6) Fantasies of violence. Along the same lines, a popular sport at the moment is virtual ‘Nazi bashing’. Devised as a critique of the wimpy left and its amnesia regarding bodies that could potentially be hurt, because it’s usually not theirs (and wasn’t there this Fanon guy, too?), some people haven’t quite got the irony and have discovered ‘Nazi bashing’ as an online spiritual relief that helps make the world a better place for others – a bit like Fight Club meets Live Aid. It’s so romantic to be a black clad street fighter, a hero fighting for… what was it again? And it’s unlike the less visible forms of violence that are so hard to make fashionable. Recommended watching: The Dreamers.
7) Bad shit from nowhere. OMG – where did all this suddenly come from?? We’ve never seen such racism, sexism, homophobia, etc before! What has gotten into people? I’m afraid, you are so right! This is a total anomaly, probably having to do with a bad constellation of planets or something. I’m sure I read some of this my horoscope: people will turn really fucking scary from 2016 onwards. Of course, this has nothing to do with present economic and political systems which reward a dismantling of public services or just the public in general. It also has nothing to do with any sort of racist, sanctimonious rhetoric from the top, used to cover up self-enrichment and nepotism. So what are we supposed to do?? We can’t really think of anything, because we really don’t understand why people act like this!!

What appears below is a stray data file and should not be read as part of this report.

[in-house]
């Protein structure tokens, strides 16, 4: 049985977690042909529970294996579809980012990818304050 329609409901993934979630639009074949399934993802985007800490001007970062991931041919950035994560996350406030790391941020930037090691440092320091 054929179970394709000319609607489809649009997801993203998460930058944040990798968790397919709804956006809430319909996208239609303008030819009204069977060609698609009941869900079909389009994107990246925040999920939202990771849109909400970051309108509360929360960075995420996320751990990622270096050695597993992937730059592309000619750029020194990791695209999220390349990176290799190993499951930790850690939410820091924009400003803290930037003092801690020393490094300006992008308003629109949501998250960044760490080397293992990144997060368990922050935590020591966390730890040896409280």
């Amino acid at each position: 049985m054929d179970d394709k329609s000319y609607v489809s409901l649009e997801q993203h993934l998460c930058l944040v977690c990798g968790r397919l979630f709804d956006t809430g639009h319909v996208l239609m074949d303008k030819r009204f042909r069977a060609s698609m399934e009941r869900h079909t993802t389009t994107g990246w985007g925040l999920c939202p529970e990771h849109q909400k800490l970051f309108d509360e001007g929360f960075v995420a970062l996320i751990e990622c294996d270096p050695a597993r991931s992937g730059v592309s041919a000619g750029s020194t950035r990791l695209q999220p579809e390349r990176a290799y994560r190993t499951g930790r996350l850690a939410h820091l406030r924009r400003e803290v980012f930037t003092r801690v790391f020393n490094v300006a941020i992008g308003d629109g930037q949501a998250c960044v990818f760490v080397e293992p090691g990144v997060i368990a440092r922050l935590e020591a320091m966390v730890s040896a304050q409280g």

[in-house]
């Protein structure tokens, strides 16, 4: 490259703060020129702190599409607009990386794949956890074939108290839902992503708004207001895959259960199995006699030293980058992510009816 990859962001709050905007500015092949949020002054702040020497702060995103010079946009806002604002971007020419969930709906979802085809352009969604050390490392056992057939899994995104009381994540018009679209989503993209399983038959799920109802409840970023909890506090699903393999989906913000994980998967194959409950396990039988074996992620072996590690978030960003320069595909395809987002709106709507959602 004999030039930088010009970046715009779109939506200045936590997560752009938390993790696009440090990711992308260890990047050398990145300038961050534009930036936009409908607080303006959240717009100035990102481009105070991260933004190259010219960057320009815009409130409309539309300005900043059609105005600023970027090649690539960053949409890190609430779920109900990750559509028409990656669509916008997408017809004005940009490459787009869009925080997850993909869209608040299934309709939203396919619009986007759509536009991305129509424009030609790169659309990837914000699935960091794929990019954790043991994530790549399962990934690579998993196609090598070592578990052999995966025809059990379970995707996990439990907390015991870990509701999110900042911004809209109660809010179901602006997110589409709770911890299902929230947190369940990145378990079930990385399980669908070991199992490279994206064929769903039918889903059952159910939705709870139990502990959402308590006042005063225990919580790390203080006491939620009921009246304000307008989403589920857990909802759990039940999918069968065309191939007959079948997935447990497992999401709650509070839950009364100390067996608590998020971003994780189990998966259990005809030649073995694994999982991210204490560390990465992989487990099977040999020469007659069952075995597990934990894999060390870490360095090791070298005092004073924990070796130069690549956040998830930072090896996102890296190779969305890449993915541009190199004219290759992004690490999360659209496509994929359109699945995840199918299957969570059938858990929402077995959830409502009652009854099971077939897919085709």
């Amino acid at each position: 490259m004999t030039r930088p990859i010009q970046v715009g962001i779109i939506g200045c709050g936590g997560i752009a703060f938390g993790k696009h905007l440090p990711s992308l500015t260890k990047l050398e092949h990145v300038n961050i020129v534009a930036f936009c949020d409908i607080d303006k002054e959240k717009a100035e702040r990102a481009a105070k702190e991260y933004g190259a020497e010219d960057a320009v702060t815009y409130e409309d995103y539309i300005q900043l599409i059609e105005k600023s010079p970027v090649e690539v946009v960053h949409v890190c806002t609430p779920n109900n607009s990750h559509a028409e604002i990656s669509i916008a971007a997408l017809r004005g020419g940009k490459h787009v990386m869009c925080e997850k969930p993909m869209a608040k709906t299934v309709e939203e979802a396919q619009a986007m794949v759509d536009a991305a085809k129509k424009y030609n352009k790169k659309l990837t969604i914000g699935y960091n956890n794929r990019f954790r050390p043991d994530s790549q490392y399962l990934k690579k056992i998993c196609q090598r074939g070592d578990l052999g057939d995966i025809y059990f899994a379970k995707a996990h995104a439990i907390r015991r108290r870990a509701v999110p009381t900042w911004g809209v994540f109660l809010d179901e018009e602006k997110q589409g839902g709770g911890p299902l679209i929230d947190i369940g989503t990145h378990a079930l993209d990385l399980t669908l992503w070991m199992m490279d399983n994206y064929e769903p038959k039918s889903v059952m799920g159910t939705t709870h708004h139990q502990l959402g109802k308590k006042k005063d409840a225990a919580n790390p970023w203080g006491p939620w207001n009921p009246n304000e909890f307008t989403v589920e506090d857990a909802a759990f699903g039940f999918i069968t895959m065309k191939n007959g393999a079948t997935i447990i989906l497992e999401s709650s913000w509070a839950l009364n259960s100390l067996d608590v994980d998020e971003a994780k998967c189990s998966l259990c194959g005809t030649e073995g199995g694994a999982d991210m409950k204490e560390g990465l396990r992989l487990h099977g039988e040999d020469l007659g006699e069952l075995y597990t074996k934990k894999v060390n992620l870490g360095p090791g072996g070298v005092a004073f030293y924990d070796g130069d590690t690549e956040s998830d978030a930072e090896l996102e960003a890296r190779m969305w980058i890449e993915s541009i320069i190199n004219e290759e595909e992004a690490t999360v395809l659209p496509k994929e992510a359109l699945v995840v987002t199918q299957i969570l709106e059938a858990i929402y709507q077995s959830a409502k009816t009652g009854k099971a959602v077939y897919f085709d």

Ongoing Reading List (recommendations welcome!)
Demir, Ipek (2017) “Brexit as Backlash Against Loss of Privilege and Multiculturalism” Discover Society
Goodfellow, Maya (2017) “Theresa, Trump and a Culture of Demonisation” Media Diversified
Katebi, Hoda (2017) “Please keep your American flags off my hijab” JooJoo Azad
Ko, Lisa (2017) “20 Lessons on How to be American” The Offing
Holloway, Lester (2016) “White tribalism was not made by Trump. It already existed in America as it does in Britain” Media Diversified
Weber, Cynthia (2016) “Sovereignty, Sexuality And The Will To Trump: A Queer IR Analysis And Response” The Disorder of Things
Wolfe, Ross (2017) ““Everyone’s a victim”: Relativizing Auschwitz with Adorno” The Charnel House
Yerbamala Collective (2017) “Our vendetta: Witches vs Fascists”
Big thank you to Gesa Helms and Anja Kanngieser for comments. All mistakes remain my own.
A few months ago, I watched the film Adore (also known as Adoration, Two Mothers, Perfect Mothers etc – glad I’m not the only one struggling with titles!) by Anne Fontaine. The film is based on a story by Doris Lessing and was released in 2013. It had totally slipped under my radar, and I’m not even sure I would have sought it out at the cinema, but, like many accidental finds, it helped me to process some things for my writing, and I find myself going back to it again and again. What makes the film so compelling for me, most of all, is that it allows for so many different interpretations.